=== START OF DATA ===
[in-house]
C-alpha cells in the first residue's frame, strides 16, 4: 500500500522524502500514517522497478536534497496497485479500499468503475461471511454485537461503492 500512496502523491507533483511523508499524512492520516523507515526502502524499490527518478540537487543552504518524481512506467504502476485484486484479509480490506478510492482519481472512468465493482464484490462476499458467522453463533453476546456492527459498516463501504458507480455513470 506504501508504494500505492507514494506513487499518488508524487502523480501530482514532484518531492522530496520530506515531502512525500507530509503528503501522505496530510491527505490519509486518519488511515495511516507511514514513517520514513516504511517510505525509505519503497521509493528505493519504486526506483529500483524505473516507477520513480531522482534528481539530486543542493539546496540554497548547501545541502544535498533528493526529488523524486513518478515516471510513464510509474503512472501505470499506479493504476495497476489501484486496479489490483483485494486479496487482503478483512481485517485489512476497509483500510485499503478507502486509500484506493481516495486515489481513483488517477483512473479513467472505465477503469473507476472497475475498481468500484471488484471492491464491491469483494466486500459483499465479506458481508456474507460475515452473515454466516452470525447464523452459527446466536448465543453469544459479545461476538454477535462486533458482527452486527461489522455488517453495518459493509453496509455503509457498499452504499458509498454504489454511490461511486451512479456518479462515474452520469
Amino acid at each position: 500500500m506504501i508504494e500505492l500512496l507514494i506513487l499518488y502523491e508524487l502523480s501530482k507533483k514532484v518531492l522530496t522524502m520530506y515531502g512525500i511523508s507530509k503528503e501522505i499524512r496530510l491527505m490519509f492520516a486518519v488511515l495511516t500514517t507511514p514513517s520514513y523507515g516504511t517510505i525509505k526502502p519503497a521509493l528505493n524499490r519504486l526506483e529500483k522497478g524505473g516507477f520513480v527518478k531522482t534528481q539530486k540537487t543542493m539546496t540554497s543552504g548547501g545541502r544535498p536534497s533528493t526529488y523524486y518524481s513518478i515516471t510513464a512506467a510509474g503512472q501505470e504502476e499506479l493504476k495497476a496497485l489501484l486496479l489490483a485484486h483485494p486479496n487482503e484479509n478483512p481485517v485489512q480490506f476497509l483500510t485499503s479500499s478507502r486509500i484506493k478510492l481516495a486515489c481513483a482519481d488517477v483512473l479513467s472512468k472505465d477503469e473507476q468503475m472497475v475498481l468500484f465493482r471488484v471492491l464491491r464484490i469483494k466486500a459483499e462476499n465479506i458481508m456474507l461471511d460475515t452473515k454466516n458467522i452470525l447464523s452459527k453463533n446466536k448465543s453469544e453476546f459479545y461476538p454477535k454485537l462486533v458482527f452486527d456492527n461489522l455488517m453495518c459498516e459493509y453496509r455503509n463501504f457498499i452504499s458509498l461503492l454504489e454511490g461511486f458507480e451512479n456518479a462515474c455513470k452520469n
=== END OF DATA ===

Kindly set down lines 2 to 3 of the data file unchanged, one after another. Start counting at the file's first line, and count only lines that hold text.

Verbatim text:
C-alpha cells in the first residue's frame, strides 16, 4: 500500500522524502500514517522497478536534497496497485479500499468503475461471511454485537461503492 500512496502523491507533483511523508499524512492520516523507515526502502524499490527518478540537487543552504518524481512506467504502476485484486484479509480490506478510492482519481472512468465493482464484490462476499458467522453463533453476546456492527459498516463501504458507480455513470 506504501508504494500505492507514494506513487499518488508524487502523480501530482514532484518531492522530496520530506515531502512525500507530509503528503501522505496530510491527505490519509486518519488511515495511516507511514514513517520514513516504511517510505525509505519503497521509493528505493519504486526506483529500483524505473516507477520513480531522482534528481539530486543542493539546496540554497548547501545541502544535498533528493526529488523524486513518478515516471510513464510509474503512472501505470499506479493504476495497476489501484486496479489490483483485494486479496487482503478483512481485517485489512476497509483500510485499503478507502486509500484506493481516495486515489481513483488517477483512473479513467472505465477503469473507476472497475475498481468500484471488484471492491464491491469483494466486500459483499465479506458481508456474507460475515452473515454466516452470525447464523452459527446466536448465543453469544459479545461476538454477535462486533458482527452486527461489522455488517453495518459493509453496509455503509457498499452504499458509498454504489454511490461511486451512479456518479462515474452520469
Amino acid at each position: 500500500m506504501i508504494e500505492l500512496l507514494i506513487l499518488y502523491e508524487l502523480s501530482k507533483k514532484v518531492l522530496t522524502m520530506y515531502g512525500i511523508s507530509k503528503e501522505i499524512r496530510l491527505m490519509f492520516a486518519v488511515l495511516t500514517t507511514p514513517s520514513y523507515g516504511t517510505i525509505k526502502p519503497a521509493l528505493n524499490r519504486l526506483e529500483k522497478g524505473g516507477f520513480v527518478k531522482t534528481q539530486k540537487t543542493m539546496t540554497s543552504g548547501g545541502r544535498p536534497s533528493t526529488y523524486y518524481s513518478i515516471t510513464a512506467a510509474g503512472q501505470e504502476e499506479l493504476k495497476a496497485l489501484l486496479l489490483a485484486h483485494p486479496n487482503e484479509n478483512p481485517v485489512q480490506f476497509l483500510t485499503s479500499s478507502r486509500i484506493k478510492l481516495a486515489c481513483a482519481d488517477v483512473l479513467s472512468k472505465d477503469e473507476q468503475m472497475v475498481l468500484f465493482r471488484v471492491l464491491r464484490i469483494k466486500a459483499e462476499n465479506i458481508m456474507l461471511d460475515t452473515k454466516n458467522i452470525l447464523s452459527k453463533n446466536k448465543s453469544e453476546f459479545y461476538p454477535k454485537l462486533v458482527f452486527d456492527n461489522l455488517m453495518c459498516e459493509y453496509r455503509n463501504f457498499i452504499s458509498l461503492l454504489e454511490g461511486f458507480e451512479n456518479a462515474c455513470k452520469n